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Tenant Consultation
Posted on: Thu 14th November, 2019

Herefordshire Housing Limited (HHL) is considering converting to become a community benefit society. Currently, HHL is a charitable company registered with Companies House. 

Rural Housing Week - Job Club and the search for employment
Posted on: Fri 28th June, 2019

Our innovative Job Club service has expanded into more rural areas across Herefordshire, providing a supportive environment designed to help people back into employment.

Rural Housing Week - Helping local people into affordable housing
Posted on: Fri 28th June, 2019

The theme of this year’s Rural Housing Week is Building for rural communities. Here we use our Watling Close development in Canon Pyon as an example of the work Herefordshire Housing do to meet the specific needs of our rural communities while driving up housing supply.

Rural Housing Week 2019
Posted on: Fri 28th June, 2019

The National Housing Federation’s Rural Housing Week (1st – 5th July) shines a spotlight on successful rural developments, reinforcing the message that housing is vital for the survival of rural communities and services.

CIP Gardening Competition
Posted on: Tue 28th May, 2019

Do you have green fingers? Do neighbours gaze enviously at your marigolds? Enter our annual Gardening Competition for your chance to win a £25 shopping voucher.

Posted on: Wed 8th May, 2019

Together With Tenants is a groundbreaking new initiative from the National Housing Federation that aims to create stronger relationships and clearer communication b

Posted on: Wed 10th October, 2018

This Saturday (13th October) our colleagues, along with lots of other members of the community will be supporting the Hereford Community Clean Up Group, and tidying the area, known as the "Hereford

Posted on: Mon 1st October, 2018

We would like to remind and reassure you that calls from Voluntas are legitimate and that they are contacting you on our behalf.

An illustration of the noise app
Posted on: Thu 14th June, 2018

It's no fun when a neighbour keeps making loud, nuisance or offensive noise.

Posted on: Tue 12th June, 2018

Members of the Connexus Customer Involvement Panels (CIP) have been able to find out more about the latest housing industry trends after attending the annual Central Housing Investment Consortium (


County Lines and Cuckooing

Posted on: Tue 30th July, 2019

Recent months have seen increasing numbers of stories in the local and national press about ‘county lines’ and ‘cuckooing’. These terms are identified by the National Crime Agency as referring to the activities of drug gangs in the UK’s smaller towns and rural communities. But what exactly do they mean? And how do these issues affect our communities across Herefordshire?

County Lines

A county lines drug network is where gangs, groups or drug networks supply drugs from urban to suburban areas across the county, including market towns, using dedicated mobile phone lines or “deal lines”.  A common feature in county lines drug supply is the exploitation of young and vulnerable people. The dealers will frequently target children and adults - often with mental health or addiction problems - to act as drug runners or move cash so they can stay under the radar of law enforcement. Violence and intimidation using weapons are often used to minimise resistance to the gang’s drug dealing activities and exploitation.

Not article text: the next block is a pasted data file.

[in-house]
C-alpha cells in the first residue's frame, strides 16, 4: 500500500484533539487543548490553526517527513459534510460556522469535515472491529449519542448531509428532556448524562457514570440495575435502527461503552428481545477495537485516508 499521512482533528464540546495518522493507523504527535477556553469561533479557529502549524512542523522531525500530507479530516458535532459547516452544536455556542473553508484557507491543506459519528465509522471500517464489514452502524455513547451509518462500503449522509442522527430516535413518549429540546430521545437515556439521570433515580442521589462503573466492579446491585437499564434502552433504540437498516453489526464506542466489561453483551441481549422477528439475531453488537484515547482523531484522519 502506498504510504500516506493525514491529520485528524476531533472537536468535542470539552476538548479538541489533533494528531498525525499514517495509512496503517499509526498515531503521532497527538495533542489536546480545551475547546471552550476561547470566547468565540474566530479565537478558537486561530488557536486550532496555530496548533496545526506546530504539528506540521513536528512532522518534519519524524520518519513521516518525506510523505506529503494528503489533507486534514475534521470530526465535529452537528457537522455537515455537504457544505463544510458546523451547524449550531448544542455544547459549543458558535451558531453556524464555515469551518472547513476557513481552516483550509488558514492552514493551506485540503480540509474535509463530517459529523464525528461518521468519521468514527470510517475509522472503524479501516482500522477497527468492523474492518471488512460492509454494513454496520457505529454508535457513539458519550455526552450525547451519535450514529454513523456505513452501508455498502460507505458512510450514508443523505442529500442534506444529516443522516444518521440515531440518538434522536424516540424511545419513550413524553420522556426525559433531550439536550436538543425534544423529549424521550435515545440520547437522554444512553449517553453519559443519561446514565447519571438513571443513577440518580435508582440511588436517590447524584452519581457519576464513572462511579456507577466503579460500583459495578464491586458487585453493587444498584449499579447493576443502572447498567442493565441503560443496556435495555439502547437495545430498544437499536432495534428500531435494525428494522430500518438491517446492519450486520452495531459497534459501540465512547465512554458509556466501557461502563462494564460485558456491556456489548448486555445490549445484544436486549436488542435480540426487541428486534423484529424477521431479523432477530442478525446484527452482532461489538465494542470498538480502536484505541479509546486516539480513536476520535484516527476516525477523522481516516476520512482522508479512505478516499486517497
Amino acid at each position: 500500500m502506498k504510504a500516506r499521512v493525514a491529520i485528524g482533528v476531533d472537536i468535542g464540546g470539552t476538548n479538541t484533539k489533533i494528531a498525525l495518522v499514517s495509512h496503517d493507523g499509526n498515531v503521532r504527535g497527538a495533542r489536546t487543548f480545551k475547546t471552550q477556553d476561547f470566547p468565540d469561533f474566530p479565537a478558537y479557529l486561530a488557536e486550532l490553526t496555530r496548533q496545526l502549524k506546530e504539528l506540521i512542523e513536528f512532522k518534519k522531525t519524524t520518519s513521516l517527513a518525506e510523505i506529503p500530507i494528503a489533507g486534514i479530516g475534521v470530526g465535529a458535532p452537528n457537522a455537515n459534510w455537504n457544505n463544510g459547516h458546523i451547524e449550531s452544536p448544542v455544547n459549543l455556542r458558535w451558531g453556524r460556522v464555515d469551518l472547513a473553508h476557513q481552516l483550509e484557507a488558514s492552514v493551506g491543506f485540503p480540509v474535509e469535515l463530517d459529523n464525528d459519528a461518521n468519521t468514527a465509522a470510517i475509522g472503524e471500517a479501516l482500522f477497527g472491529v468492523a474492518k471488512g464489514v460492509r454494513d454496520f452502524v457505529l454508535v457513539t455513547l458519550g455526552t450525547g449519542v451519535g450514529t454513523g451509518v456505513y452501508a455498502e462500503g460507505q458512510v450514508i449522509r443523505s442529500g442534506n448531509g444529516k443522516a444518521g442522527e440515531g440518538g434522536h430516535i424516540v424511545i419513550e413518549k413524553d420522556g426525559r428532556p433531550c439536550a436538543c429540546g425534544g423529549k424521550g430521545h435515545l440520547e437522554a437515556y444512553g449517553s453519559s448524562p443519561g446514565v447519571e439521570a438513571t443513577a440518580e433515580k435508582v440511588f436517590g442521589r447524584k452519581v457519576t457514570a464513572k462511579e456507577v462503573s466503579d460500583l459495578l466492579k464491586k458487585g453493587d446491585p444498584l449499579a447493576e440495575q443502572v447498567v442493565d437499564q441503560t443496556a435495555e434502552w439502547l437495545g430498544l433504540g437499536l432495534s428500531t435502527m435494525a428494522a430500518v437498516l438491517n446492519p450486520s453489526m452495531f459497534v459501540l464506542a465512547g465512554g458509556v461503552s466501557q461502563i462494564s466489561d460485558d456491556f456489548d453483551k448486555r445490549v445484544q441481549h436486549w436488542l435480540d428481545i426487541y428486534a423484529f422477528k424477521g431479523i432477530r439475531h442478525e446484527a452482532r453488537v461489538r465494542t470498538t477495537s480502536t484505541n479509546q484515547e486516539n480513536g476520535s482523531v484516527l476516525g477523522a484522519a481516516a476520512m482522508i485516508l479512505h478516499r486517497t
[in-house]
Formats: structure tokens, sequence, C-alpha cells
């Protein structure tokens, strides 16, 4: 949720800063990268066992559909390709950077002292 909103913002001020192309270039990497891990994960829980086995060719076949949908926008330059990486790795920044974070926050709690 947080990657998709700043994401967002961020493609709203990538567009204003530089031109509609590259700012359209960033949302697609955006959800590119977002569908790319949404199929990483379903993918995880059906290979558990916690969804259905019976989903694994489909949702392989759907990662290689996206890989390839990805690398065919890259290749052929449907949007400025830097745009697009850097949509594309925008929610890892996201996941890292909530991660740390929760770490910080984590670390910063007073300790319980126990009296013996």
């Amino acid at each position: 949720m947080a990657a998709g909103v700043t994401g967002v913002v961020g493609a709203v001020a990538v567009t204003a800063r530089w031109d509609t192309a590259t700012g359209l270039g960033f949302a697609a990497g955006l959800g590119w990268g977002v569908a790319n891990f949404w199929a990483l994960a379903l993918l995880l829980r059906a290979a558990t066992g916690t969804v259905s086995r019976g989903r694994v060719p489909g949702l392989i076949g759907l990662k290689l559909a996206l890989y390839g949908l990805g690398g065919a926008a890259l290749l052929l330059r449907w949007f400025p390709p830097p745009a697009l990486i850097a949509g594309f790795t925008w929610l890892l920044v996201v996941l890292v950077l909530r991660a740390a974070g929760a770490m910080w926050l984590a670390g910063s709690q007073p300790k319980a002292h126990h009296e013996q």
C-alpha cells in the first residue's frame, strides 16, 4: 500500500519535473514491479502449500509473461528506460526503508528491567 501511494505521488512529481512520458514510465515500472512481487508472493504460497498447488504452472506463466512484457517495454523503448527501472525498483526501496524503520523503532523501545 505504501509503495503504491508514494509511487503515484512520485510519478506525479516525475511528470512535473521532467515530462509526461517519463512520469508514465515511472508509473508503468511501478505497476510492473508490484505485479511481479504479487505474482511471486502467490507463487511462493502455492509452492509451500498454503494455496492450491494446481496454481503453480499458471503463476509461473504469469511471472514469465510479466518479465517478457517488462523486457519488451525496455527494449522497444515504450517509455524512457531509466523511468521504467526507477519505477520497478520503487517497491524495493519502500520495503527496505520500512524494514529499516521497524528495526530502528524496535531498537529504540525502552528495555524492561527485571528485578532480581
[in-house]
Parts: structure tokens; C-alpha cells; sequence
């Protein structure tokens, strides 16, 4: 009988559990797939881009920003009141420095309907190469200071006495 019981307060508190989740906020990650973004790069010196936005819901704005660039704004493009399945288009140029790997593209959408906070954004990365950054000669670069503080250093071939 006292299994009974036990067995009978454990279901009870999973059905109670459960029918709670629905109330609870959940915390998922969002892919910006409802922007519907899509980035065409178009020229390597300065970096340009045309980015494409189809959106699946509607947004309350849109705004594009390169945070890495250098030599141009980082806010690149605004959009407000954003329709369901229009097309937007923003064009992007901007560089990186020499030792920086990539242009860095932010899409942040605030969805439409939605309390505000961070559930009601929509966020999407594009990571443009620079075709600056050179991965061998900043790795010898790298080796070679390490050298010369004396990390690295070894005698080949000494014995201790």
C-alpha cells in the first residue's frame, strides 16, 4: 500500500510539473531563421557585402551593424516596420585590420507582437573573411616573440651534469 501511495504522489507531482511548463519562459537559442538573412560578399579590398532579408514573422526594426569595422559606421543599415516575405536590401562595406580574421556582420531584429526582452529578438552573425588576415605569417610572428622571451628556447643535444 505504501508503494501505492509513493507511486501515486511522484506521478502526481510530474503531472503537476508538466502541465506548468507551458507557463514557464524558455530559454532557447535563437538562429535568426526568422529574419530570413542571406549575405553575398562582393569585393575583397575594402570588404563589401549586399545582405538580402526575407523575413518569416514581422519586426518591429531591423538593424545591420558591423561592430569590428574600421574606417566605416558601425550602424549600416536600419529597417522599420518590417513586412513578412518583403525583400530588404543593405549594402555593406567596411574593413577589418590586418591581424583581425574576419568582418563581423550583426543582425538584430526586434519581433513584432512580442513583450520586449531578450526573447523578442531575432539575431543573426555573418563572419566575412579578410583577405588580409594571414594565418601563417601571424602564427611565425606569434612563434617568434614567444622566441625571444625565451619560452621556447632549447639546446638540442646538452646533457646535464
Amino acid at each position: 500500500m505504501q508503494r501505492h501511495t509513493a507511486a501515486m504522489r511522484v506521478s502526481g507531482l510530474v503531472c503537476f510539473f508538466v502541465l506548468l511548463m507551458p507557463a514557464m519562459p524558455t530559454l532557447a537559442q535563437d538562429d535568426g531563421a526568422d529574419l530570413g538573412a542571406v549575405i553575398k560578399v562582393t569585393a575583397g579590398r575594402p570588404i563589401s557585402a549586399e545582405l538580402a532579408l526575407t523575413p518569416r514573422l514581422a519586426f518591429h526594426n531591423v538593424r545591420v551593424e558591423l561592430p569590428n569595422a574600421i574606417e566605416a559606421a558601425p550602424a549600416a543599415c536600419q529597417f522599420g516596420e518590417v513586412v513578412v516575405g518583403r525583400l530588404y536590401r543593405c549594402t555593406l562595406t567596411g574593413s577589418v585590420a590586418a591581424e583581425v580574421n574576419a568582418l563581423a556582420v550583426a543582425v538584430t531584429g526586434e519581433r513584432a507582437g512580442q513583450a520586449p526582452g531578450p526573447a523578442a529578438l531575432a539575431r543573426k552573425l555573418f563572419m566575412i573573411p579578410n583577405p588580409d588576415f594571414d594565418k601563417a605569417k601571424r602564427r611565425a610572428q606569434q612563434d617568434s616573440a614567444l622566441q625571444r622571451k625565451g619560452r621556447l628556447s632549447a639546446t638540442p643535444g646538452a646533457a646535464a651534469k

There are several active County Lines operating in Herefordshire. The Hereford Times reports that up to 10 county lines have recently been closed down across the county, as part of the West Midlands-wide Operation Ballet police initiative.

Superintendent Sue Thomas, Herefordshire Commander, said:

“We want to make it clear that supplying illegal drugs will not be tolerated, whether it's in big cities like Birmingham or being transported across county lines to more rural counties like Herefordshire.”

“We want to reassure the community that we will be continuing to build on this success and will continue to clamp down on offenders and make it clear that there will be consequences should they engage in dealing illegal drugs.”


Cuckooing is a form of crime in which drug dealers take over the home of a vulnerable person in order to use it as a base for drug dealing.

Victims of ‘cuckooing’ are often drug users but can include older people, those suffering from mental or physical health problems, female sex workers, single mums and those living in poverty. Victims may suffer from other forms of addiction, such as alcoholism, and are often already known to the police. Dealers often approach the victim offering free drugs to use their home for dealing.

What you can do

Awareness is the first step towards tackling this problem within our communities. Be aware that this is happening in our counties. If you are concerned about a friend or neighbour then please raise this the police via 101 or Crimestoppers.